Short Story: Feeding the Muse

"Some days, Simon, I really loathe you," Mariel said, with just a hint of genuine venom. She dropped the Writers Digest on the table, its cover and front pages folded back to reveal a page mostly consumed by a photo of Simon at his writing desk. The image was full of deep shadows, moody, and deliberately included the dark, heavy bookshelves that surrounded him, their worn hardwood planks supporting hundreds of hardback classics, sheaves of loose papers, and the occasional occult or funerary artifact - a human skull here, a hand of glory there. Block letters above it pronounced Simon to be the "Modern Master of Horror and the Macabre." Simon sipped his espresso double-shot latte and produced a wry smile. "It's not my fault if you can't keep up." She twisted her mouth into a sarcastic kiss and pretended to fix her lipstick with her middle finger. "Some of us just refuse to sell our artistic integrity on the open market," she said


I love creating. To a lesser extent, any sort of creativity moves me, but using words to create characters and share their stories is what really ignites my soul.

But why?

I've never asked myself that question before. I don't know why I get so jazzed about a cool character that winds up in a challenging situation; why letting that character show me how they'll get out of that situation gives me some sense of fulfillment. Of all the things I do and have done in my life, why does this one, in particular, feed some deep need within me?

I know that this is a phenomenon I've experienced since I was a child.

I still recall the first stories I ever wrote - derivative, two-page tales of Han Solo and Luke Skywalker rescuing Princess Leia from a variety of  precarious situations. I'm sure they were trite, with hackneyed themes and lacking a multi-act structure or any real plot or character development, but hey - the author was only 12 years old. Cut the kid some slack!

My first heroes - real-world ones, not James Tiberius Kirk or Jim West - were writers. I looked up to people I'd never met, like Louis Slobodkin and Susan Cooper. They were doing something I subconsciously found totally amazing: creating worlds and characters and stories from the aether. It was a thing that I just assumed only a Writer (note the capital "w"), someone who'd been given the keys to the inner circle, could do, and I was in awe.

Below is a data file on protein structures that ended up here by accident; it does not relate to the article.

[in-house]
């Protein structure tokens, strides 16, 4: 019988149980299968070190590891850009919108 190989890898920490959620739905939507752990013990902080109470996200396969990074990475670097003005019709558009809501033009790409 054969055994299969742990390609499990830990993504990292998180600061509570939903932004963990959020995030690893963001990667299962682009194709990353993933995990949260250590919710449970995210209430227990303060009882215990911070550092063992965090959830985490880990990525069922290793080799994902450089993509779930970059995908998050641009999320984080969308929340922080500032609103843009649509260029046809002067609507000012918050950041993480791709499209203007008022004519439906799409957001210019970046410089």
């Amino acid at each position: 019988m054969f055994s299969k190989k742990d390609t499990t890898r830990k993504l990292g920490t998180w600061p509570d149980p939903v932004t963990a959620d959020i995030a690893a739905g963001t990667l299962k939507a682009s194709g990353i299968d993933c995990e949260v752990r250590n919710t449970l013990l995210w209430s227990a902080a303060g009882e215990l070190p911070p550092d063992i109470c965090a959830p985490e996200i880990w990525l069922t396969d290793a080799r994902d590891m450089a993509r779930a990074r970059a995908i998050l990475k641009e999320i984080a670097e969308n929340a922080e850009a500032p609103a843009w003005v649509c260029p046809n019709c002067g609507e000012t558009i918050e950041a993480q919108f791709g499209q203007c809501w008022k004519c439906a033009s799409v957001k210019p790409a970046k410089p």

I still remember the exact moment that it was revealed to me that the keys that granted entrance to the inner circle were mere words - specifically, that my words could be my key. It was sixth grade - Mr. King's class - and for the first time, I was tasked to write something other than an essay or paper about someone else's fiction. I was tasked with writing my own piece of fiction.

My mind was blown.

Write my own fiction? Can I even do that? I thought. Surely, that can't be legal; I must be violating some secret commandment from the Writing Gods.

But even while my disbelieving side dissented, deep in my psyche, a smoldering ember burst into flame. It ignited my imagination, and my brain began to burn with ideas. I would be like my heroes. I would create worlds.

Since that day, in the late summer of 1978, I've been doing just that. Whether for myself or for others, for my own satisfaction or for compensation, I've been creating worlds and sharing them for 30 (!) years.

Of course, none of this answers the question: "Why?"

Why was I drawn to writing? Why do words and the things we can create with them have such a profound impact on me? Why do other things move other people in similar ways?

I'm not qualified to answer that question. I'll let the psychologists and philosophers wrestle with it.

What I do know is this: I love writing. I love creating worlds with words. I love the challenge of being a writer. I love the need that burns within me to create worlds and characters. I even love the hurdles - the occasional, frustrating lack of creative motivation, the ups and downs of trying to move from semi-pro to pro, the hits and the misses - that come with being a writer.

Maybe, someday, I'll understand why.